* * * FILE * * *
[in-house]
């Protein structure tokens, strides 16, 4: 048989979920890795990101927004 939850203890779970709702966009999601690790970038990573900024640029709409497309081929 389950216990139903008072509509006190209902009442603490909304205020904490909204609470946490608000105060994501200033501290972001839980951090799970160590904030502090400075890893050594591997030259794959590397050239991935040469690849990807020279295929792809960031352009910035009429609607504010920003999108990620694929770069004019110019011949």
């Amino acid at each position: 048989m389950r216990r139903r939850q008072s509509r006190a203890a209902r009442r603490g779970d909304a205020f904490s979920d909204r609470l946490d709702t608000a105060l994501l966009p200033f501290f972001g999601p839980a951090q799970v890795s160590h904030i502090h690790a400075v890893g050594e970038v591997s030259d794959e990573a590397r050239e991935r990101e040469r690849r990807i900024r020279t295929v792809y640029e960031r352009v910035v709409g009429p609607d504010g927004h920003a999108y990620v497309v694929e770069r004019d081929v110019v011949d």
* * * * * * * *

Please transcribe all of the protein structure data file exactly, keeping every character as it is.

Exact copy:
[in-house]
């Protein structure tokens, strides 16, 4: 048989979920890795990101927004 939850203890779970709702966009999601690790970038990573900024640029709409497309081929 389950216990139903008072509509006190209902009442603490909304205020904490909204609470946490608000105060994501200033501290972001839980951090799970160590904030502090400075890893050594591997030259794959590397050239991935040469690849990807020279295929792809960031352009910035009429609607504010920003999108990620694929770069004019110019011949």
């Amino acid at each position: 048989m389950r216990r139903r939850q008072s509509r006190a203890a209902r009442r603490g779970d909304a205020f904490s979920d909204r609470l946490d709702t608000a105060l994501l966009p200033f501290f972001g999601p839980a951090q799970v890795s160590h904030i502090h690790a400075v890893g050594e970038v591997s030259d794959e990573a590397r050239e991935r990101e040469r690849r990807i900024r020279t295929v792809y640029e960031r352009v910035v709409g009429p609607d504010g927004h920003a999108y990620v497309v694929e770069r004019d081929v110019v011949d």